By contrast, Mary’s contemplation of Jesus’ words indicates that she still possesses desire. Namely, she desires the bliss that comes from sitting at the Master’s feet. This may well be a pure desire, but it is desire nonetheless. And because of this she is still not purely detached and thus not entirely free. To interject an insight from Maximus the Confessor: even the smallest string tied to the leg of a sparrow will prevent her from taking flight.28 As Mary sits on the ground, Martha has taken flight. For her, and those who are truly detached, Eckhart says,


Here God’s ground is my ground and my ground is God’s Ground. Here I live from my own as God lives from His own. . . .Out of this inmost ground, all your works should be wrought without a Why. I say truly, as long as you do works for the sake of heaven or God or eternal bliss from without, you are at fault. It may pass muster, but it is not the best.29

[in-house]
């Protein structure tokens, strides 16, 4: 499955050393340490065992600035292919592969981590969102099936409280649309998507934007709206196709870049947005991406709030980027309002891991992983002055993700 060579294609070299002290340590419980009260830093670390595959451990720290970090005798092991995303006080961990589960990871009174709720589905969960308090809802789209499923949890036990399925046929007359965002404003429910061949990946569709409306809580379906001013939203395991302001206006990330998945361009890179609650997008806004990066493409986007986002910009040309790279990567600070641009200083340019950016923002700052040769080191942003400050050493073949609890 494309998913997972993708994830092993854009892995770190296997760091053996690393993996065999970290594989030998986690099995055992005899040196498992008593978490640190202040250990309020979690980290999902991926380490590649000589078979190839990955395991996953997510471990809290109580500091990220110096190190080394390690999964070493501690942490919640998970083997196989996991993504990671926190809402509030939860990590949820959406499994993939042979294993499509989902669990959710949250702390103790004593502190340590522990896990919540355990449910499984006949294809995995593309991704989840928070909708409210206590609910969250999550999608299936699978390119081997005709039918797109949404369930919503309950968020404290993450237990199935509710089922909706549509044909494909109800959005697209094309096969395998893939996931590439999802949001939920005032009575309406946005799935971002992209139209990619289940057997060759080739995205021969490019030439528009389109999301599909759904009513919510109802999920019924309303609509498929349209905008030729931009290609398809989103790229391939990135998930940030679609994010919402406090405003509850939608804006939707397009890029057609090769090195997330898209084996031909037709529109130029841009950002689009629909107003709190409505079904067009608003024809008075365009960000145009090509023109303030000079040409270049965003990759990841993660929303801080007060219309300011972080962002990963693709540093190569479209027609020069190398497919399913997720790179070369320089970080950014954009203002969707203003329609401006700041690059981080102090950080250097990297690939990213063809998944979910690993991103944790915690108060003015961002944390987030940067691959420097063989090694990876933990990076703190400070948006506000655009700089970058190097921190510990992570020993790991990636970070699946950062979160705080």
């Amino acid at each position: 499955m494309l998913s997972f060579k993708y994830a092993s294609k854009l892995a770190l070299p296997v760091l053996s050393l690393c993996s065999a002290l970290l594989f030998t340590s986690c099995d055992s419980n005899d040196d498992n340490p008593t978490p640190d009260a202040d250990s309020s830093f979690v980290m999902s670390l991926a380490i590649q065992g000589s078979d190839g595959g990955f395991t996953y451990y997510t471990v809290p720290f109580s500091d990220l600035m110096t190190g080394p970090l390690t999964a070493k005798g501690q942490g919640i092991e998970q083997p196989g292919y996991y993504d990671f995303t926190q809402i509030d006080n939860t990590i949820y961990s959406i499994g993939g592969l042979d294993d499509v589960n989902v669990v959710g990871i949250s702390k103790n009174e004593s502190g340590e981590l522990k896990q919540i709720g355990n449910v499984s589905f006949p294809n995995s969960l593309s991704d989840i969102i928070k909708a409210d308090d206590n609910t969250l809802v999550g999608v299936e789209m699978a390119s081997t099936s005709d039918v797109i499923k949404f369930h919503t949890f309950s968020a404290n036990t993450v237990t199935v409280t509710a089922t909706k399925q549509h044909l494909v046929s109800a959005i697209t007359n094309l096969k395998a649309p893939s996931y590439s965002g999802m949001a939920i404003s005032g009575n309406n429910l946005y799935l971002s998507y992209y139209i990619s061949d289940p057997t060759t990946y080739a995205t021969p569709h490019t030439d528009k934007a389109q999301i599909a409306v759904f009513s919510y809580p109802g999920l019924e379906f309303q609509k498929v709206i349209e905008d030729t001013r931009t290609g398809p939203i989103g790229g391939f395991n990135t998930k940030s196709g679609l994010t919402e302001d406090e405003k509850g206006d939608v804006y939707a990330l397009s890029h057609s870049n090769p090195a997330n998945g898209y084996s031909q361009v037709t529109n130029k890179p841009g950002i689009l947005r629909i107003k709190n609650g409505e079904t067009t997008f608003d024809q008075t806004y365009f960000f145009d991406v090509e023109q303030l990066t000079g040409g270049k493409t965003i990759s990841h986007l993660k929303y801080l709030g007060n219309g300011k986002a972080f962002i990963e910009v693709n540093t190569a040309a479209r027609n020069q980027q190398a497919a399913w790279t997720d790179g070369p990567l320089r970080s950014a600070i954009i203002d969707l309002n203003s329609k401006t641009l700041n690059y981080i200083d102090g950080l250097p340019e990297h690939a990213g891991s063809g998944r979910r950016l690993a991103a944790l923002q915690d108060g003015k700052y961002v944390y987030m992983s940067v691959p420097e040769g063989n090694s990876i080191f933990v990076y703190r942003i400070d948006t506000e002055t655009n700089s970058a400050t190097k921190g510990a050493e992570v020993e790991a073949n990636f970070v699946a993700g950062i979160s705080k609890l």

Notice the manner in which Eckhart’s language blurs the distinction between divine and human: “God’s ground is my ground and my ground is God’s Ground.” It is the same blur inherent in Paul’s theology of the Body of Christ and in Jesus’ own teaching: “I am the vine, you are the branches.” Mary, however, still seeks Jesus outside of herself, desiring “eternal bliss” that she believes is beyond herself. Martha has no such desire or need for anything external because she “lives from [her] own as God lives from his own.” Somewhat provocatively he argues in his treatise on detachment that a purely detached heart like that of Martha does not even know how to pray.